Hello, and welcome to my stop on Howard Kaplan’s “Spy’s Gamble” tour. I’m delighted to be hosting an extract, but first here’s what the book’s about.
About the book:
When the Israeli Prime Minister boards a new stealth submarine in Norfolk, Virginia intending a celebratory ride and the sub vanishes, it sets in motion a suspenseful story that intertwines the history of the Israeli-Palestinian conflict with a story of what could be.
Shai Shaham—an Israeli intelligence officer—contacts old friend and adversary Ramzy Awwad—a former PLO intelligence officer and one of the great writers of his people—for help in locating the missing prime minister. But can they trust each other? Can their friendship withstand the turbulent political landscape?
Eli Bardin—an agent who is feeling the strain of being away from his wife and children for so long in the field—is also tasked to contact Ramzy for the help in finding the missing sub. It seems the Russian have great interest in the technology, and he must locate the prime minister…because losing him is a national calamity that threatens to upset a delicate political balance in the most terrifying ways.
Starkly depicting the excesses of both sides and moving through actual events, THE SPY’S GAMBLE relies on in-depth research to weave a thrilling tale of suspense of reconciliation between Israelis and Palestinians.
Eli smiled, not much used to modesty in his world, except from his mentor, Shai Shaham, but then again with Shai it could be tradecraft.
Eli caught the four p.m. United Airlines flight out of Newark nonstop to Tel Aviv. After dinner, he took a pill, preferring to store up sleep when he could. Once landed, a little after nine a.m., he made some calls and arranged a night incursion into Al-Am’ari. Excited, he headed for his father’s, where his own eldest son, Yigal, was waiting.
From Ben Gurion International Airport, Eli drove the old Highway 1 at breakneck speed and soon began the ascent to Jerusalem. Ahead of him pines covered the steepening hills. He knew this highway like he knew the lines on his wife’s face. For the next thirty miles the highway curved as it climbed through rocky forests. He passed the famous Burma Road, built by hand at night during the 1948 War of Independence to bypass the Arab blockade of Jerusalem. In 1947, the United Nations had partitioned the land into Jewish and Palestinian states, with Jerusalem and nearby Bethlehem one large International Zone. Four Arab armies invaded. Ten months later, Israel stood on sixty percent of the land promised to the Palestinians. Jordan took control of what was left, basically the West Bank and half of Jerusalem. Still, Israel had been paying a high price ever since that no Palestinian state was established.
At random intervals along the highway Eli spotted the nearly seventy-year-old rusted remains of military vehicles from the convoys that failed to break through. Eli wondered if all their focus on preserving memory, which was crucial, also blinded them to the kind of future they needed to build.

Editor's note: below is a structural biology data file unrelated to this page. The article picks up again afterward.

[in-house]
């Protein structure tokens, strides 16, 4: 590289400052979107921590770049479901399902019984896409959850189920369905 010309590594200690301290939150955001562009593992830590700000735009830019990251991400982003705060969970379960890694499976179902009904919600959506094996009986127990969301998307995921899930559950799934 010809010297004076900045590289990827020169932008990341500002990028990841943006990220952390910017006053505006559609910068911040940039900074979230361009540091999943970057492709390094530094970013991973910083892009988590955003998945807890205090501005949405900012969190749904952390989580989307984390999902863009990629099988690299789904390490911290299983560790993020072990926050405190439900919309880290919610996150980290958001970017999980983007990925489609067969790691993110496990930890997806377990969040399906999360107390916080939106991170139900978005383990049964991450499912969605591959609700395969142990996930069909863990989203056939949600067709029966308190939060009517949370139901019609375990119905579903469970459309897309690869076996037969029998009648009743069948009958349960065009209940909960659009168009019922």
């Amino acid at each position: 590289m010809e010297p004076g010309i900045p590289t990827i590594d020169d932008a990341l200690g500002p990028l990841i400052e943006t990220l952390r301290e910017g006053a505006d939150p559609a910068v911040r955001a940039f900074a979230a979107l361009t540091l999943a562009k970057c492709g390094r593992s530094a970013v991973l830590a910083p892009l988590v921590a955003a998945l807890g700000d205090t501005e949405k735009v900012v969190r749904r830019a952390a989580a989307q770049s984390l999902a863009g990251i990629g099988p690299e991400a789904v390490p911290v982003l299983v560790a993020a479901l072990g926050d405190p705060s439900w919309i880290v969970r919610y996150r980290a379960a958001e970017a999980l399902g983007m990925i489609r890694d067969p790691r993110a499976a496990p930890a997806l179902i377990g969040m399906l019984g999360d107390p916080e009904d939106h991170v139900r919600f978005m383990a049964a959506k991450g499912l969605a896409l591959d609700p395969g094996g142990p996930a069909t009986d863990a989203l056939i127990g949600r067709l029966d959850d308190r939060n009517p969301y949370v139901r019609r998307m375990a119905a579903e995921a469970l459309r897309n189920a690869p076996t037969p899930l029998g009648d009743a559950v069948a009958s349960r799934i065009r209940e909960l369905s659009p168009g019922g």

Past the Arab village of Abu Gosh, the road dropped then climbed again, offering breathtaking vistas off to the left of the terraced pines flowing up and down mountains and valleys. There was no place in the world that held his heart like Jerusalem. He loved this old highway and disliked the new shortcut with its checkpoints and high concrete walls where it skirted through an edge of the West Bank.
Soon, the road climbed the last ascent and flattened as he entered Jerusalem and he was home. Neighborhoods rose and dipped with the contours of the hills here on this mountain plateau. Neighborhood streets were narrow, the curbs jammed with small cars now that Prime Minister Gutman had removed the stiff vehicle import tax. The country was prospering, but in place of the old pioneering spirit something intangible seemed to have been lost. Eli could not quite put his finger on what it was, a selflessness perhaps, and then he thought he was being silly. A car accident on the highway, everybody still stopped to help.
Past Hebron Road, which led seven kilometers south to Bethlehem in the West Bank, Eli turned through a maze of one-way streets with pines in front of small, limestone apartment buildings, the flower boxes on their balconies red, pink and white with winter cyclamens.
When you lived here in the traffic, the shouting on buses and supermarket lines, it was easy to take the city’s beauty, entirely constructed from limestone as required by local ordinance, for granted, Eli thought. Gone so much, he savored this moment and he consciously drove slower. He approached his father’s building saw an easy parking space a block-and-a-half away. He peered ahead, looking for an even closer one. There was a small space half-a-block away. Eli veered into it head-on, quickly backed into place, jumped out, ran to his father’s building and continued that gait up the inside stairwell.
If that’s caught your interest, the book can be bought here.
About the author:
He holds a BA in Middle East History from UC Berkeley and an MA in Philosophy of Education from UCLA. He is the author of five novels.
DAMASCUS COVER is now a major motion picture starring Jonathan Rhys Meyers, Sir John Hurt and Olivia Thirlby.